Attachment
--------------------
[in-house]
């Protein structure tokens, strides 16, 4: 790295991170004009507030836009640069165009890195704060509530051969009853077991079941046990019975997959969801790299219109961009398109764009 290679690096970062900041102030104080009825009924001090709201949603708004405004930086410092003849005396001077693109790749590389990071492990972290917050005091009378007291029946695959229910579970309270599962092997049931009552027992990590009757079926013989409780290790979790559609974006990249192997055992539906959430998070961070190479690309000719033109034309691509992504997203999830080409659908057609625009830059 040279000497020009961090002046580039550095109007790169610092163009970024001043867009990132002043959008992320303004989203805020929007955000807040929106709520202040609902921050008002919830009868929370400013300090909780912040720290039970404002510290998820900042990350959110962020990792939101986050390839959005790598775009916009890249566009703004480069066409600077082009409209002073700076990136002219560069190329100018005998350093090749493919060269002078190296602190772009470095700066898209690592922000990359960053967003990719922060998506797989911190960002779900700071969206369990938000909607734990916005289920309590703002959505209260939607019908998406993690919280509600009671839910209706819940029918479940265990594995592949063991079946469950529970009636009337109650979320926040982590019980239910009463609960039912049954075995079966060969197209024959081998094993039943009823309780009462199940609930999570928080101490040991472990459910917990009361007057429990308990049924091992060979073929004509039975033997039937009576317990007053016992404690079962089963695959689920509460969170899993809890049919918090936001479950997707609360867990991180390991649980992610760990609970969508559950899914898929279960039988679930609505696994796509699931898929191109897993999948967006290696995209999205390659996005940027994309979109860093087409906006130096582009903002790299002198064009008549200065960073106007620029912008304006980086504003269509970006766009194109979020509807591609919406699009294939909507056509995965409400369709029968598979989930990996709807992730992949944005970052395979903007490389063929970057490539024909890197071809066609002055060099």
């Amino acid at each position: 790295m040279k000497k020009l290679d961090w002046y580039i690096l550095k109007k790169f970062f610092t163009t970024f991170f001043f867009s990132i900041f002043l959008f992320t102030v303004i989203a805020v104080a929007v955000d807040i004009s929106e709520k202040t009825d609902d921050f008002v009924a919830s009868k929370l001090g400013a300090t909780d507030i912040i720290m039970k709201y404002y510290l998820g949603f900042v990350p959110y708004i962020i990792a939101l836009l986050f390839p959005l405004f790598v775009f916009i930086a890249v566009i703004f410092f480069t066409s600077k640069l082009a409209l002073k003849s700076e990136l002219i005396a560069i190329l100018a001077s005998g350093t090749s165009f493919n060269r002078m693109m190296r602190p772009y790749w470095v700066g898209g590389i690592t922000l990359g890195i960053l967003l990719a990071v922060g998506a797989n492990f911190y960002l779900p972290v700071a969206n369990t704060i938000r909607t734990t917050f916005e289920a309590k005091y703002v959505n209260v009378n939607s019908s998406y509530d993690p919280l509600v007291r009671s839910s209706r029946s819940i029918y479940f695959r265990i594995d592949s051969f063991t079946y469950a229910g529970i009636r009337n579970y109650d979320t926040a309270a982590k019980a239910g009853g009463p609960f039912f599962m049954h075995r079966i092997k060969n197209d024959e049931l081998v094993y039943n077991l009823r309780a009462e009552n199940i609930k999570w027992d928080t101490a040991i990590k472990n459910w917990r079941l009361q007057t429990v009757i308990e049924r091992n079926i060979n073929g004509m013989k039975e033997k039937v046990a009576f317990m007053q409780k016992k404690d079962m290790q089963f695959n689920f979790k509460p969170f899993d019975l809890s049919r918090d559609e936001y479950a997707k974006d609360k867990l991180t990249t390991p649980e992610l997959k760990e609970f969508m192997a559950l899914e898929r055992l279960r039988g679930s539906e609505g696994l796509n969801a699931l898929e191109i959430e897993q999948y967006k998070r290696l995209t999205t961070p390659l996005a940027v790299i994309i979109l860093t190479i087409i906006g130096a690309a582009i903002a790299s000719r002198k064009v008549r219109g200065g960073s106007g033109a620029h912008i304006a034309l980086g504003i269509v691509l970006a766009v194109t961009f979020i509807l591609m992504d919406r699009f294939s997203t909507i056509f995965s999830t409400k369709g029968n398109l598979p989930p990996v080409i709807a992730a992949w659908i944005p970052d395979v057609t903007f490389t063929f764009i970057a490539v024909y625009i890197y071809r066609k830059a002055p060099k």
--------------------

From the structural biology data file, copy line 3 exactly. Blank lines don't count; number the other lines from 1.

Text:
């Amino acid at each position: 790295m040279k000497k020009l290679d961090w002046y580039i690096l550095k109007k790169f970062f610092t163009t970024f991170f001043f867009s990132i900041f002043l959008f992320t102030v303004i989203a805020v104080a929007v955000d807040i004009s929106e709520k202040t009825d609902d921050f008002v009924a919830s009868k929370l001090g400013a300090t909780d507030i912040i720290m039970k709201y404002y510290l998820g949603f900042v990350p959110y708004i962020i990792a939101l836009l986050f390839p959005l405004f790598v775009f916009i930086a890249v566009i703004f410092f480069t066409s600077k640069l082009a409209l002073k003849s700076e990136l002219i005396a560069i190329l100018a001077s005998g350093t090749s165009f493919n060269r002078m693109m190296r602190p772009y790749w470095v700066g898209g590389i690592t922000l990359g890195i960053l967003l990719a990071v922060g998506a797989n492990f911190y960002l779900p972290v700071a969206n369990t704060i938000r909607t734990t917050f916005e289920a309590k005091y703002v959505n209260v009378n939607s019908s998406y509530d993690p919280l509600v007291r009671s839910s209706r029946s819940i029918y479940f695959r265990i594995d592949s051969f063991t079946y469950a229910g529970i009636r009337n579970y109650d979320t926040a309270a982590k019980a239910g009853g009463p609960f039912f599962m049954h075995r079966i092997k060969n197209d024959e049931l081998v094993y039943n077991l009823r309780a009462e009552n199940i609930k999570w027992d928080t101490a040991i990590k472990n459910w917990r079941l009361q007057t429990v009757i308990e049924r091992n079926i060979n073929g004509m013989k039975e033997k039937v046990a009576f317990m007053q409780k016992k404690d079962m290790q089963f695959n689920f979790k509460p969170f899993d019975l809890s049919r918090d559609e936001y479950a997707k974006d609360k867990l991180t990249t390991p649980e992610l997959k760990e609970f969508m192997a559950l899914e898929r055992l279960r039988g679930s539906e609505g696994l796509n969801a699931l898929e191109i959430e897993q999948y967006k998070r290696l995209t999205t961070p390659l996005a940027v790299i994309i979109l860093t190479i087409i906006g130096a690309a582009i903002a790299s000719r002198k064009v008549r219109g200065g960073s106007g033109a620029h912008i304006a034309l980086g504003i269509v691509l970006a766009v194109t961009f979020i509807l591609m992504d919406r699009f294939s997203t909507i056509f995965s999830t409400k369709g029968n398109l598979p989930p990996v080409i709807a992730a992949w659908i944005p970052d395979v057609t903007f490389t063929f764009i970057a490539v024909y625009i890197y071809r066609k830059a002055p060099k």